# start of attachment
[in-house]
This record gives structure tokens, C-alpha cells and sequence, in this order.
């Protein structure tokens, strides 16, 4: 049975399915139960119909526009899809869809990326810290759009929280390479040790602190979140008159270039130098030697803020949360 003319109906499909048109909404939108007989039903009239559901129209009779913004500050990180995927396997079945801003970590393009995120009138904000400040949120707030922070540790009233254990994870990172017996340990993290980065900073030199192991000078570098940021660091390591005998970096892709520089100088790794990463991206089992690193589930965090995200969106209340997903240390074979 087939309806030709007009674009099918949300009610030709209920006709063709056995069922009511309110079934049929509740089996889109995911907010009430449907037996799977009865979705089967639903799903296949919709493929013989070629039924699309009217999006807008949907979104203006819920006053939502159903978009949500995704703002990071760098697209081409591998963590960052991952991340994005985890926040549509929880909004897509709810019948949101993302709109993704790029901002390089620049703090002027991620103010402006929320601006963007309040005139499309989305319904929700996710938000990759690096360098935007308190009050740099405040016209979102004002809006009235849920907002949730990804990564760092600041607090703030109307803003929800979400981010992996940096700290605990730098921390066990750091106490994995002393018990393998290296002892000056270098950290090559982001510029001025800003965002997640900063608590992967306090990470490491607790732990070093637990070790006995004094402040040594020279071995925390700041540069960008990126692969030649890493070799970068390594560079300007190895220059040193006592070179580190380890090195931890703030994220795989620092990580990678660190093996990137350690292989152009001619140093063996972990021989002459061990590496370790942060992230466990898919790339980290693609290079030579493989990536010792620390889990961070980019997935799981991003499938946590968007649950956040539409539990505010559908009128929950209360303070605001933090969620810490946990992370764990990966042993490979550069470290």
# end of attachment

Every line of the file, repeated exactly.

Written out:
[in-house]
This record gives structure tokens, C-alpha cells and sequence, in this order.
């Protein structure tokens, strides 16, 4: 049975399915139960119909526009899809869809990326810290759009929280390479040790602190979140008159270039130098030697803020949360 003319109906499909048109909404939108007989039903009239559901129209009779913004500050990180995927396997079945801003970590393009995120009138904000400040949120707030922070540790009233254990994870990172017996340990993290980065900073030199192991000078570098940021660091390591005998970096892709520089100088790794990463991206089992690193589930965090995200969106209340997903240390074979 087939309806030709007009674009099918949300009610030709209920006709063709056995069922009511309110079934049929509740089996889109995911907010009430449907037996799977009865979705089967639903799903296949919709493929013989070629039924699309009217999006807008949907979104203006819920006053939502159903978009949500995704703002990071760098697209081409591998963590960052991952991340994005985890926040549509929880909004897509709810019948949101993302709109993704790029901002390089620049703090002027991620103010402006929320601006963007309040005139499309989305319904929700996710938000990759690096360098935007308190009050740099405040016209979102004002809006009235849920907002949730990804990564760092600041607090703030109307803003929800979400981010992996940096700290605990730098921390066990750091106490994995002393018990393998290296002892000056270098950290090559982001510029001025800003965002997640900063608590992967306090990470490491607790732990070093637990070790006995004094402040040594020279071995925390700041540069960008990126692969030649890493070799970068390594560079300007190895220059040193006592070179580190380890090195931890703030994220795989620092990580990678660190093996990137350690292989152009001619140093063996972990021989002459061990590496370790942060992230466990898919790339980290693609290079030579493989990536010792620390889990961070980019997935799981991003499938946590968007649950956040539409539990505010559908009128929950209360303070605001933090969620810490946990992370764990990966042993490979550069470290």